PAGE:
Next, add something like Sta-bil or Seafoam to the tank, according to the manufacturer's recommendations.
Then, drive your scooter around for 10 to 30 minutes to mix it in to the gas well.
Finally, fill up the tank one more time.
Plug the gas cap vent. If your gas cap has a vent in it (look for tiny holes) you may also want to plug it up with some plastic or some duct tape to oxygen-proof it.
3. Wash your scooter. Get out the soap, hot water, brushes and so forth and give your scooter a bath, from head to toe... plastic, chrome, rubber and metal parts should all be addressed. Get all the bug guts, grease, and road grime off, so they don't corrode the scoot over the winter.
4. Change the oil and oil filter. I read some recommendations to change the oil and oil filter as part of the winterize your scooter process, so no contaminants sit in your tank all winter. I guess it depends on if you did that shortly before winterizing, though.
5. Give it a head to toe check-up. When you winterize your scooter, it's a good time to go over everything with a fine tooth comb... and take care of it now, while you're not wanting to ride it anyway. Here are some things to check:
Check your tire pressure. Make sure you're at maximum pressure to avoid any flattening of an unused scooter. Some recommend you put the front tire up on blocks too (assuming your rear tire is already raised up on the center stand). I think this would be especially important if your scooter is stored out of doors on dirt or grass.
Check for loose hoses, electrical connections, screws & bolts. In fact, check for loose or broken parts of all kinds and get them tightened, fixed or replaced now, while you can.
Check for cracked fuel lines. Fuel lines may need to be replaced yearly or so to avoid gas leaks.
6. Protect the scooter from rust. Rust isn't good for your scooter. To prevent it, you can cover your exhaust pipe with a plastic bag and hold it in place with a rubber band. This keeps oxygen and moisture out of your exhaust system. Also, spray a little WD40 directly into your cylinder head to rust proof the cylinder and piston too.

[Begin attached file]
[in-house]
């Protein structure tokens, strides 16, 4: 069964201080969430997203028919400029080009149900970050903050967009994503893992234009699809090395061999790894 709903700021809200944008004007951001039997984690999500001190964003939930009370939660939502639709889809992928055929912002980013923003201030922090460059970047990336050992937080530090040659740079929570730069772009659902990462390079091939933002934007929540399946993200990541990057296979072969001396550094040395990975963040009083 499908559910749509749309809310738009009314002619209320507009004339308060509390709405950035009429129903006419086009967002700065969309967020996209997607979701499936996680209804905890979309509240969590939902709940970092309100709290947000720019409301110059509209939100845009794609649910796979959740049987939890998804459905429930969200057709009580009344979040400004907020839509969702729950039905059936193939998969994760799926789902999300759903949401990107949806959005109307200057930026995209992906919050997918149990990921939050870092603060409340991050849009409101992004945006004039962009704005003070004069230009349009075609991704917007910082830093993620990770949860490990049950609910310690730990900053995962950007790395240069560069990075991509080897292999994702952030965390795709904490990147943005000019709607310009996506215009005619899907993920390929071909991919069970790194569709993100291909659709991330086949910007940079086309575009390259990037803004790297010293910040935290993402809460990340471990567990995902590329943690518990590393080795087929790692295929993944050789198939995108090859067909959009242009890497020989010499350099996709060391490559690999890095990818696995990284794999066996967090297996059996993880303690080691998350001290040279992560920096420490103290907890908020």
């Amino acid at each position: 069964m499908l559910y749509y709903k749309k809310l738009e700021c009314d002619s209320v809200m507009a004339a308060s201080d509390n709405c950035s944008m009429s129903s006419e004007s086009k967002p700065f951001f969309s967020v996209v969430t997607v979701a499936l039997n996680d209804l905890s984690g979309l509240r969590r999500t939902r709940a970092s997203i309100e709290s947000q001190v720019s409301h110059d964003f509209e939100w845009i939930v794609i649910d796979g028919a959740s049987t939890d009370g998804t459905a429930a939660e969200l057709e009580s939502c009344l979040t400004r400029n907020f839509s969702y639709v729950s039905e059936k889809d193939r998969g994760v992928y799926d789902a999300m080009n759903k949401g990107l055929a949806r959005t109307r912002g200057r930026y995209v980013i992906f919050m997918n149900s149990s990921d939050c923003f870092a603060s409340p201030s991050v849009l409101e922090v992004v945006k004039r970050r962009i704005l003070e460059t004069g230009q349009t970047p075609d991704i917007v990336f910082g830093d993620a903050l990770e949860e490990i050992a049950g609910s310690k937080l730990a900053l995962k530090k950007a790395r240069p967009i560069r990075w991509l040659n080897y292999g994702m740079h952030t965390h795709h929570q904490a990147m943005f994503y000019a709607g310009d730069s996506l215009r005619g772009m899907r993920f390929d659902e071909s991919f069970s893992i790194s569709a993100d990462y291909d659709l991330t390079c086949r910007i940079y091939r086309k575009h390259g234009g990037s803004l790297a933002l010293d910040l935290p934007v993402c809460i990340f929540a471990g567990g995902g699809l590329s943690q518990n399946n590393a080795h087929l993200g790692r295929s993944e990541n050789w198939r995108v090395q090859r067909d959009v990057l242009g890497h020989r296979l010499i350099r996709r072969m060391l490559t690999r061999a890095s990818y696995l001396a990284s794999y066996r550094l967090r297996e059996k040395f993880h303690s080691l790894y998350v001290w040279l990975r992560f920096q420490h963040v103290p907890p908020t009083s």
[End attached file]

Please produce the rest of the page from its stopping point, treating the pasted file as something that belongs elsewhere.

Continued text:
7. Put her to "bed" for the winter. Once you have done all of the above, you're ready to put your scooter down for her long winter's nap. Hopefully, you'll have a dedicated spot in your garage or shed to keep the scooter in. Even so, it should be covered, even if only with a sheet, to keep dust and debris off.
If you don't have a garage and don't want to store your scooter outdoors, check with your local scooter shop... they might offer garaging services; mine does. For a fee, they'll store scooters inside for up to 6 months and also do a spring tune-up. Pretty sweet deal, if you need it. You could also rent a storage unit for your scoot.
If you must store your scooter outside, then be sure to cover it with a waterproof scooter cover. If you can't afford a real motorcycle/scooter cover, then at least a rainproof tarp from your local WalMart should be securely fastened around it. If you think mice might be a problem, a few mothballs thrown in under your seat or into your topcase should do the trick.
Do you have to do all of these things? No, of course not. But if you don't, I can't guarantee you'll be riding on the first warm spring day... or during the January thaw. Your poor neglected scooter will instead be waiting for you to show a little love before it feels like taking you for a ride!
So... If you love your scooter and you love scootering, then do take the time to winterize your scooter... you'll thank me next spring!